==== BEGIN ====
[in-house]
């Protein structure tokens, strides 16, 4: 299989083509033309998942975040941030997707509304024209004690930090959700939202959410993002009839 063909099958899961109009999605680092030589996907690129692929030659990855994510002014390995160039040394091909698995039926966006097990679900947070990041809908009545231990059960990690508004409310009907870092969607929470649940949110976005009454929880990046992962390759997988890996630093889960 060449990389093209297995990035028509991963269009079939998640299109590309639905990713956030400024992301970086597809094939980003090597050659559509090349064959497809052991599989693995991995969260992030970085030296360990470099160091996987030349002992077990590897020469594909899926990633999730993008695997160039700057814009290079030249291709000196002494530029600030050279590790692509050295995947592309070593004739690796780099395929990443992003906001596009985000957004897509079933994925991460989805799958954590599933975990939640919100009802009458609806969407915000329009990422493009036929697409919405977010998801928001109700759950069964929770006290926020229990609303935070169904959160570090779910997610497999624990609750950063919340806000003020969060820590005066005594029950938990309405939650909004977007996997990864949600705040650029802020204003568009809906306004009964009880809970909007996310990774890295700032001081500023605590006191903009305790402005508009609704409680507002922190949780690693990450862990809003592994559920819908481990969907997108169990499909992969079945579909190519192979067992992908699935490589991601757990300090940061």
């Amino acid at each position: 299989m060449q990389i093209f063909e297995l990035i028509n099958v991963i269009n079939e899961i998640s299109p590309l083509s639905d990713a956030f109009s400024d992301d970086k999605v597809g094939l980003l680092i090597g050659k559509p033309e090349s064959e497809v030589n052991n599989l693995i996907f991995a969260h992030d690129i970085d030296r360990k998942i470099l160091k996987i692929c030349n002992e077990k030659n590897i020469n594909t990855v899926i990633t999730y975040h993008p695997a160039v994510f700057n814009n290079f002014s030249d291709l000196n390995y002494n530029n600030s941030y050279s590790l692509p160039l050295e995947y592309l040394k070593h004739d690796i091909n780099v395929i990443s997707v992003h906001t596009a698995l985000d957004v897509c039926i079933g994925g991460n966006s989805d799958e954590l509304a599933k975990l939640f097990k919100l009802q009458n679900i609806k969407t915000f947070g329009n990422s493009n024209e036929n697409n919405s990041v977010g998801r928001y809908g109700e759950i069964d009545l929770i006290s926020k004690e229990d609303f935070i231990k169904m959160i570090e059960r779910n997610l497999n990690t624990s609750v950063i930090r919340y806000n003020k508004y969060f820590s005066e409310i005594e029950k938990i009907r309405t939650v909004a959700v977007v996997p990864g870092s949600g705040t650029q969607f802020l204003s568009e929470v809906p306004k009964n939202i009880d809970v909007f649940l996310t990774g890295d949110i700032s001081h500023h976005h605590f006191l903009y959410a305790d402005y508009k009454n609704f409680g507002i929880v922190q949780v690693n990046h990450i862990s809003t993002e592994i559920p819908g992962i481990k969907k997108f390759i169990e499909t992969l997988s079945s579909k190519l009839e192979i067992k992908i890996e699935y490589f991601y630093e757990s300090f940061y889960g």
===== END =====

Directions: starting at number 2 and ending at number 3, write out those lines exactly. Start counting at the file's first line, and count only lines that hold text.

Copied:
């Protein structure tokens, strides 16, 4: 299989083509033309998942975040941030997707509304024209004690930090959700939202959410993002009839 063909099958899961109009999605680092030589996907690129692929030659990855994510002014390995160039040394091909698995039926966006097990679900947070990041809908009545231990059960990690508004409310009907870092969607929470649940949110976005009454929880990046992962390759997988890996630093889960 060449990389093209297995990035028509991963269009079939998640299109590309639905990713956030400024992301970086597809094939980003090597050659559509090349064959497809052991599989693995991995969260992030970085030296360990470099160091996987030349002992077990590897020469594909899926990633999730993008695997160039700057814009290079030249291709000196002494530029600030050279590790692509050295995947592309070593004739690796780099395929990443992003906001596009985000957004897509079933994925991460989805799958954590599933975990939640919100009802009458609806969407915000329009990422493009036929697409919405977010998801928001109700759950069964929770006290926020229990609303935070169904959160570090779910997610497999624990609750950063919340806000003020969060820590005066005594029950938990309405939650909004977007996997990864949600705040650029802020204003568009809906306004009964009880809970909007996310990774890295700032001081500023605590006191903009305790402005508009609704409680507002922190949780690693990450862990809003592994559920819908481990969907997108169990499909992969079945579909190519192979067992992908699935490589991601757990300090940061």
């Amino acid at each position: 299989m060449q990389i093209f063909e297995l990035i028509n099958v991963i269009n079939e899961i998640s299109p590309l083509s639905d990713a956030f109009s400024d992301d970086k999605v597809g094939l980003l680092i090597g050659k559509p033309e090349s064959e497809v030589n052991n599989l693995i996907f991995a969260h992030d690129i970085d030296r360990k998942i470099l160091k996987i692929c030349n002992e077990k030659n590897i020469n594909t990855v899926i990633t999730y975040h993008p695997a160039v994510f700057n814009n290079f002014s030249d291709l000196n390995y002494n530029n600030s941030y050279s590790l692509p160039l050295e995947y592309l040394k070593h004739d690796i091909n780099v395929i990443s997707v992003h906001t596009a698995l985000d957004v897509c039926i079933g994925g991460n966006s989805d799958e954590l509304a599933k975990l939640f097990k919100l009802q009458n679900i609806k969407t915000f947070g329009n990422s493009n024209e036929n697409n919405s990041v977010g998801r928001y809908g109700e759950i069964d009545l929770i006290s926020k004690e229990d609303f935070i231990k169904m959160i570090e059960r779910n997610l497999n990690t624990s609750v950063i930090r919340y806000n003020k508004y969060f820590s005066e409310i005594e029950k938990i009907r309405t939650v909004a959700v977007v996997p990864g870092s949600g705040t650029q969607f802020l204003s568009e929470v809906p306004k009964n939202i009880d809970v909007f649940l996310t990774g890295d949110i700032s001081h500023h976005h605590f006191l903009y959410a305790d402005y508009k009454n609704f409680g507002i929880v922190q949780v690693n990046h990450i862990s809003t993002e592994i559920p819908g992962i481990k969907k997108f390759i169990e499909t992969l997988s079945s579909k190519l009839e192979i067992k992908i890996e699935y490589f991601y630093e757990s300090f940061y889960g």